Loans and Loan Guarantees for Mid-Size Businesses

The CARES Act instructs the Treasury Secretary to “endeavor to seek the implementation” of a program or facility to support banks and other lenders who make direct loans to mid-size businesses and nonprofit organizations with 500-10,000 employees. The implementation of a mid-size direct lending program or facility does not preclude the Federal Reserve from establishing a Main Street Lending Program to support lending to small and mid-sized businesses.

Under any program or facility established for this purpose under the CARES Act, eligible borrowers would again be limited to entities or businesses domiciled in the United States with significant operations and a majority of its employees in the United States. The borrower could not be a debtor in bankruptcy and the borrower would need to certify that the uncertainty of current economic conditions makes a loan necessary to support ongoing operations.

Unlike the direct loans described above, mid-size business loans under this program would come from private lenders. By law, the interest rate for these loans could not exceed 2% and principal and interest payments would be delayed for the first six months (or for such longer period as the Treasury Secretary may determine).

The mid-size business loans would come with several restrictions. The borrower must, among other things, agree to not buy back stock or pay dividends for a period of time that extends one year beyond the term of the loan; intend to restore 90% of its workplace from February 1, 2020; and restore all employees’ compensation and benefits within four months of the termination of the COVID-19 public health emergency. The borrower also must certify it will (i) retain 90% of its workforce (at full compensation and benefits) until September 30, 2020; (ii) not outsource or offshore jobs for the term of the loan and two years thereafter; (iii) not abrogate collective bargaining agreements for the term of the loan and two years thereafter; and (iv) remain neutral in any union organizing efforts for the duration of the loan.

Loans and Loan Guarantees for Air Carriers, Cargo Air Carriers, and Businesses Critical to Maintaining National Security

Finally, the CARES Act provides $46 billion for loans or loan guarantees to air carriers, air cargo carriers, and “businesses critical to maintaining national security.”

To qualify for a loan or loan guarantee from these funds, the borrower must be created or organized in the US and have significant operations in and a majority of its employees based in the US. The borrower must demonstrate that a loan or loan guarantee is not reasonably available and that it has incurred or is expected to incur covered losses that jeopardizes the continued operations of the business.

The loan or loan guarantee must be as short as practicable but not more than five years. It must be entered into directly by the eligible business as the borrower, and cannot be forgiven. The loan or loan guarantee’s rate must reflect the risk of the loan or loan guarantee, but the rate cannot be less than an interest rate based on market conditions for comparable obligations prior to the COVID-19 outbreak.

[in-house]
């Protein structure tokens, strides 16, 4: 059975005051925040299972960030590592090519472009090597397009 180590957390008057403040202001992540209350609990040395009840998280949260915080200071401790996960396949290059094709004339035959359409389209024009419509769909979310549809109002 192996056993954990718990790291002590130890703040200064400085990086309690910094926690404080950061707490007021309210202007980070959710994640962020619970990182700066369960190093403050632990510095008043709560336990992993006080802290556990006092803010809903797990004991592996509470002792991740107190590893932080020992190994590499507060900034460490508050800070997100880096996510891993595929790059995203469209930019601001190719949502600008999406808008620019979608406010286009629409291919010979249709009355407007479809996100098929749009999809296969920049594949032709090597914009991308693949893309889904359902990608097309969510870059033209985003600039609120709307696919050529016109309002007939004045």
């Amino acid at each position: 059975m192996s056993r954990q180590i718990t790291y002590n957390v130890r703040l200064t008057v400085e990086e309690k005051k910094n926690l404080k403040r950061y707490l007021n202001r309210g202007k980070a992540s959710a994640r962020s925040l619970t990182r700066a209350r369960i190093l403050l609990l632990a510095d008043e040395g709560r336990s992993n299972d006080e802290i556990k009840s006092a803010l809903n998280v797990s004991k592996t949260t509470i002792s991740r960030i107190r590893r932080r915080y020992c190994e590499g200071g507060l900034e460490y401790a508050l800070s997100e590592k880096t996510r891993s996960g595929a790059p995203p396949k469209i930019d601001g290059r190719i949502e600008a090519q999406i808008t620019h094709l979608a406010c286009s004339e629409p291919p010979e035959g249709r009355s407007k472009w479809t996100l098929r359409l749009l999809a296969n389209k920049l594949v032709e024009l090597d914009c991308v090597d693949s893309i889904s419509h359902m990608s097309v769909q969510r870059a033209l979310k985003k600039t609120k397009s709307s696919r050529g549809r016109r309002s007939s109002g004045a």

These loans and loan guarantees also have several restrictions. Borrowers must, among other things, agree to not buy back stock or pay dividends for a period of time that extends one year beyond the term of the loan. The borrowers also must retain 90% of their workforce until September 30, 2020.

Borrowers are subject to two tiers of executive compensation (including salary, stock, and bonuses) restrictions for a period of time that extends one year beyond the term of the loan. Officers or employees who received more than $425,000 in total compensation in 2019 cannot receive a pay raise in 2020, and cannot receive severance pay or other benefits that are more than twice the 2019 compensation amount. Officers or employees who received more than $3 million in total compensation in 2019 cannot receive total compensation in 2020 in excess of (i) $3 million plus (ii) 50% of the excess over $3 million.

Borrowers who receive these funds also must provide the Treasury Secretary with a warrant or equity interest in the business or, alternatively, a senior debt instrument issued by the borrower. The Treasury Secretary will not exercise voting power with respect to any shares of common stock, but will retain the right and discretion to sell, exercise, or surrender a warrant or any senior debt instrument for the primary benefit of taxpayers.

Finally, the CARES Act authorizes the Secretary of Transportation to require, to the extent reasonable and practicable, loan or loan guarantee recipient air carriers maintain scheduled air transportation until March 1, 2022, taking into consideration the air transportation needs of small and remote communities and the need to maintain well-functioning health care and pharmaceutical supply chains.

States and Municipalities

The CARES Act instructs the Treasury Secretary to “endeavor to seek the implementation of a program or facility” that “provides liquidity to the financial system that supports lending to states and municipalities.”

Air Carriers

The CARES Act requires the Secretary of Transportation to require, to the extent reasonable and practicable, loan or loan guarantee recipient air carriers maintain scheduled air transportation until March 1, 2022, taking into consideration the air transportation needs of small and remote communities and the need to maintain well-functioning health care and pharmaceutical supply chains.